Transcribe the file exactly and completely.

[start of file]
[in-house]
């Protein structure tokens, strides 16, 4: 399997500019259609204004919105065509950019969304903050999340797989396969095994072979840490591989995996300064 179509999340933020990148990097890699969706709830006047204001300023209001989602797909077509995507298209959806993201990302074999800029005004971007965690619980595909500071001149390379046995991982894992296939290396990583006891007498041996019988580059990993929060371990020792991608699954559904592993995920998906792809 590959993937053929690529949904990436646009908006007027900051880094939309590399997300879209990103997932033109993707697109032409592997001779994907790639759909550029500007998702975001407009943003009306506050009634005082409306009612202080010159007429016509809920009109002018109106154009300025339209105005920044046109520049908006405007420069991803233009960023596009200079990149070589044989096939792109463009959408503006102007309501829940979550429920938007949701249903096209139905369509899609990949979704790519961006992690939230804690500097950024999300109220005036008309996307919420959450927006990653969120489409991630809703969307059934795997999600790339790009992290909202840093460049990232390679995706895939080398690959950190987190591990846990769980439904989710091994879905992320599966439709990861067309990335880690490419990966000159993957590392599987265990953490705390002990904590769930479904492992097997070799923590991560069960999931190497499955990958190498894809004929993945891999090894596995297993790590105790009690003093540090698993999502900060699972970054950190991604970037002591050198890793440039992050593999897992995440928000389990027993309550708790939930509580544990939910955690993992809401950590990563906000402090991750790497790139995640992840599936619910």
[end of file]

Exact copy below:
[in-house]
């Protein structure tokens, strides 16, 4: 399997500019259609204004919105065509950019969304903050999340797989396969095994072979840490591989995996300064 179509999340933020990148990097890699969706709830006047204001300023209001989602797909077509995507298209959806993201990302074999800029005004971007965690619980595909500071001149390379046995991982894992296939290396990583006891007498041996019988580059990993929060371990020792991608699954559904592993995920998906792809 590959993937053929690529949904990436646009908006007027900051880094939309590399997300879209990103997932033109993707697109032409592997001779994907790639759909550029500007998702975001407009943003009306506050009634005082409306009612202080010159007429016509809920009109002018109106154009300025339209105005920044046109520049908006405007420069991803233009960023596009200079990149070589044989096939792109463009959408503006102007309501829940979550429920938007949701249903096209139905369509899609990949979704790519961006992690939230804690500097950024999300109220005036008309996307919420959450927006990653969120489409991630809703969307059934795997999600790339790009992290909202840093460049990232390679995706895939080398690959950190987190591990846990769980439904989710091994879905992320599966439709990861067309990335880690490419990966000159993957590392599987265990953490705390002990904590769930479904492992097997070799923590991560069960999931190497499955990958190498894809004929993945891999090894596995297993790590105790009690003093540090698993999502900060699972970054950190991604970037002591050198890793440039992050593999897992995440928000389990027993309550708790939930509580544990939910955690993992809401950590990563906000402090991750790497790139995640992840599936619910």